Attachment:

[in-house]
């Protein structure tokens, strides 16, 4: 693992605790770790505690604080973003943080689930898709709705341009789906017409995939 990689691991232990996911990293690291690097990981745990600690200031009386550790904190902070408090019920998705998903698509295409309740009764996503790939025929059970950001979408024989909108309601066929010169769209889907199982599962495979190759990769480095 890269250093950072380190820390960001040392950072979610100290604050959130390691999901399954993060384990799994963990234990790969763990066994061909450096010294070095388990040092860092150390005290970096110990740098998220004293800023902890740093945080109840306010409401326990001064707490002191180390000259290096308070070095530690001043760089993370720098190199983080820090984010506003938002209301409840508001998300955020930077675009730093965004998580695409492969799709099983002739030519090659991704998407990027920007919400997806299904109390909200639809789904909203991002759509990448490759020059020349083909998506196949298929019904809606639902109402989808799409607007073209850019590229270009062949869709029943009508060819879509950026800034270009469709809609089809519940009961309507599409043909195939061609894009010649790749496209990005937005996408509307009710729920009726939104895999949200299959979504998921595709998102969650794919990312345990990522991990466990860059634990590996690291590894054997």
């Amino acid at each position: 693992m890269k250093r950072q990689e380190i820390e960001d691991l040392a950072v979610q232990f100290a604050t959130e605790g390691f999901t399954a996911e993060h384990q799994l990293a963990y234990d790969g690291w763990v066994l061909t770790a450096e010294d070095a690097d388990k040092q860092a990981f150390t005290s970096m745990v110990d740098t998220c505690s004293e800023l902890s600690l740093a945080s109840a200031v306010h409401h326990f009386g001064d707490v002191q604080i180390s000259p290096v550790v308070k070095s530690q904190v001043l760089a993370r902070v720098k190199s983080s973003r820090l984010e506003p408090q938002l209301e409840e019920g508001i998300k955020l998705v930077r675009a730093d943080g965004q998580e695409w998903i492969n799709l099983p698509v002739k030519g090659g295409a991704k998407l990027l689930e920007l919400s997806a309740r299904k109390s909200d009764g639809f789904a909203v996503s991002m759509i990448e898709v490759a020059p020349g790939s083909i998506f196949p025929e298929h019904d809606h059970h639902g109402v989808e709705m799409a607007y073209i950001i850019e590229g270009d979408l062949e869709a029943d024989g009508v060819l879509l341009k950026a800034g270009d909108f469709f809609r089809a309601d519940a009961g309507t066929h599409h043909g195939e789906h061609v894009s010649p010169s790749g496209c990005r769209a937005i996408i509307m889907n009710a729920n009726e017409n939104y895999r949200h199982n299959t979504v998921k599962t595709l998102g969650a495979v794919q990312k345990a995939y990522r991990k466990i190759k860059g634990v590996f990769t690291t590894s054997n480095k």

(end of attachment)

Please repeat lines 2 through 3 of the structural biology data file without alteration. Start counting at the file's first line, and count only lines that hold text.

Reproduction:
């Protein structure tokens, strides 16, 4: 693992605790770790505690604080973003943080689930898709709705341009789906017409995939 990689691991232990996911990293690291690097990981745990600690200031009386550790904190902070408090019920998705998903698509295409309740009764996503790939025929059970950001979408024989909108309601066929010169769209889907199982599962495979190759990769480095 890269250093950072380190820390960001040392950072979610100290604050959130390691999901399954993060384990799994963990234990790969763990066994061909450096010294070095388990040092860092150390005290970096110990740098998220004293800023902890740093945080109840306010409401326990001064707490002191180390000259290096308070070095530690001043760089993370720098190199983080820090984010506003938002209301409840508001998300955020930077675009730093965004998580695409492969799709099983002739030519090659991704998407990027920007919400997806299904109390909200639809789904909203991002759509990448490759020059020349083909998506196949298929019904809606639902109402989808799409607007073209850019590229270009062949869709029943009508060819879509950026800034270009469709809609089809519940009961309507599409043909195939061609894009010649790749496209990005937005996408509307009710729920009726939104895999949200299959979504998921595709998102969650794919990312345990990522991990466990860059634990590996690291590894054997």
């Amino acid at each position: 693992m890269k250093r950072q990689e380190i820390e960001d691991l040392a950072v979610q232990f100290a604050t959130e605790g390691f999901t399954a996911e993060h384990q799994l990293a963990y234990d790969g690291w763990v066994l061909t770790a450096e010294d070095a690097d388990k040092q860092a990981f150390t005290s970096m745990v110990d740098t998220c505690s004293e800023l902890s600690l740093a945080s109840a200031v306010h409401h326990f009386g001064d707490v002191q604080i180390s000259p290096v550790v308070k070095s530690q904190v001043l760089a993370r902070v720098k190199s983080s973003r820090l984010e506003p408090q938002l209301e409840e019920g508001i998300k955020l998705v930077r675009a730093d943080g965004q998580e695409w998903i492969n799709l099983p698509v002739k030519g090659g295409a991704k998407l990027l689930e920007l919400s997806a309740r299904k109390s909200d009764g639809f789904a909203v996503s991002m759509i990448e898709v490759a020059p020349g790939s083909i998506f196949p025929e298929h019904d809606h059970h639902g109402v989808e709705m799409a607007y073209i950001i850019e590229g270009d979408l062949e869709a029943d024989g009508v060819l879509l341009k950026a800034g270009d909108f469709f809609r089809a309601d519940a009961g309507t066929h599409h043909g195939e789906h061609v894009s010649p010169s790749g496209c990005r769209a937005i996408i509307m889907n009710a729920n009726e017409n939104y895999r949200h199982n299959t979504v998921k599962t595709l998102g969650a495979v794919q990312k345990a995939y990522r991990k466990i190759k860059g634990v590996f990769t690291t590894s054997n480095k």